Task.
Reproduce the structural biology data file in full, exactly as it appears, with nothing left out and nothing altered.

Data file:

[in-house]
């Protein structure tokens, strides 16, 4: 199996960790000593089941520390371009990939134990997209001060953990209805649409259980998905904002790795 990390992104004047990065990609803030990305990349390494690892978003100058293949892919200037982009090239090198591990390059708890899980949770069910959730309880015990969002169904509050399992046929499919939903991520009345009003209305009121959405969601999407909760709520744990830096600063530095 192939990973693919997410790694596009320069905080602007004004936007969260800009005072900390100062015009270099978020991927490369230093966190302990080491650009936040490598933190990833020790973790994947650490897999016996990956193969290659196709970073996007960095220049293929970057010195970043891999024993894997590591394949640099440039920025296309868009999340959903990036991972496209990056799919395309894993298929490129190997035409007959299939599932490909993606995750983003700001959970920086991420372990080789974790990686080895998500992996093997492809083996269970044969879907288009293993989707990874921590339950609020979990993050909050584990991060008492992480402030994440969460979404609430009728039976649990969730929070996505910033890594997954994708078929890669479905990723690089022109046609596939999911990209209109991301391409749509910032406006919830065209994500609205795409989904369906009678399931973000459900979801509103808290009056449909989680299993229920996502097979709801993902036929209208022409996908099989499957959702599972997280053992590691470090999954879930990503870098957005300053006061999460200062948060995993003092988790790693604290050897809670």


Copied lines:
[in-house]
């Protein structure tokens, strides 16, 4: 199996960790000593089941520390371009990939134990997209001060953990209805649409259980998905904002790795 990390992104004047990065990609803030990305990349390494690892978003100058293949892919200037982009090239090198591990390059708890899980949770069910959730309880015990969002169904509050399992046929499919939903991520009345009003209305009121959405969601999407909760709520744990830096600063530095 192939990973693919997410790694596009320069905080602007004004936007969260800009005072900390100062015009270099978020991927490369230093966190302990080491650009936040490598933190990833020790973790994947650490897999016996990956193969290659196709970073996007960095220049293929970057010195970043891999024993894997590591394949640099440039920025296309868009999340959903990036991972496209990056799919395309894993298929490129190997035409007959299939599932490909993606995750983003700001959970920086991420372990080789974790990686080895998500992996093997492809083996269970044969879907288009293993989707990874921590339950609020979990993050909050584990991060008492992480402030994440969460979404609430009728039976649990969730929070996505910033890594997954994708078929890669479905990723690089022109046609596939999911990209209109991301391409749509910032406006919830065209994500609205795409989904369906009678399931973000459900979801509103808290009056449909989680299993229920996502097979709801993902036929209208022409996908099989499957959702599972997280053992590691470090999954879930990503870098957005300053006061999460200062948060995993003092988790790693604290050897809670």